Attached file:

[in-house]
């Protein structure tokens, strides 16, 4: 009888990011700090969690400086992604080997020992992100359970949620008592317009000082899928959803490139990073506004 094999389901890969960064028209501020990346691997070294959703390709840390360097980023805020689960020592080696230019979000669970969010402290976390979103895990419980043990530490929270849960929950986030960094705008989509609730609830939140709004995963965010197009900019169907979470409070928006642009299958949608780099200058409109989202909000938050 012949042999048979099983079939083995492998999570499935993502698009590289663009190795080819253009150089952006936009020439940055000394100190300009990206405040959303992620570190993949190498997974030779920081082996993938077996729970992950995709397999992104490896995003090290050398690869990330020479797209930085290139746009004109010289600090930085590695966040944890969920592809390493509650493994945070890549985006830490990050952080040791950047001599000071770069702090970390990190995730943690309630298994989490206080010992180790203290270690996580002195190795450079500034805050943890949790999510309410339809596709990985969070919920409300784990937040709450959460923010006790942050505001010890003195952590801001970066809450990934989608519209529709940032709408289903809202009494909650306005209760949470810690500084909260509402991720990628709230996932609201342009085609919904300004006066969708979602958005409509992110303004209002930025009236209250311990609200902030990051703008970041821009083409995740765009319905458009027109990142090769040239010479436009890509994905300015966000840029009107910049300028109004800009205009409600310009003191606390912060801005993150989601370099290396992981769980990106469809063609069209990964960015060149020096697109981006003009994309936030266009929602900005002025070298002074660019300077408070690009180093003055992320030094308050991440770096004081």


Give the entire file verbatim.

[in-house]
């Protein structure tokens, strides 16, 4: 009888990011700090969690400086992604080997020992992100359970949620008592317009000082899928959803490139990073506004 094999389901890969960064028209501020990346691997070294959703390709840390360097980023805020689960020592080696230019979000669970969010402290976390979103895990419980043990530490929270849960929950986030960094705008989509609730609830939140709004995963965010197009900019169907979470409070928006642009299958949608780099200058409109989202909000938050 012949042999048979099983079939083995492998999570499935993502698009590289663009190795080819253009150089952006936009020439940055000394100190300009990206405040959303992620570190993949190498997974030779920081082996993938077996729970992950995709397999992104490896995003090290050398690869990330020479797209930085290139746009004109010289600090930085590695966040944890969920592809390493509650493994945070890549985006830490990050952080040791950047001599000071770069702090970390990190995730943690309630298994989490206080010992180790203290270690996580002195190795450079500034805050943890949790999510309410339809596709990985969070919920409300784990937040709450959460923010006790942050505001010890003195952590801001970066809450990934989608519209529709940032709408289903809202009494909650306005209760949470810690500084909260509402991720990628709230996932609201342009085609919904300004006066969708979602958005409509992110303004209002930025009236209250311990609200902030990051703008970041821009083409995740765009319905458009027109990142090769040239010479436009890509994905300015966000840029009107910049300028109004800009205009409600310009003191606390912060801005993150989601370099290396992981769980990106469809063609069209990964960015060149020096697109981006003009994309936030266009929602900005002025070298002074660019300077408070690009180093003055992320030094308050991440770096004081």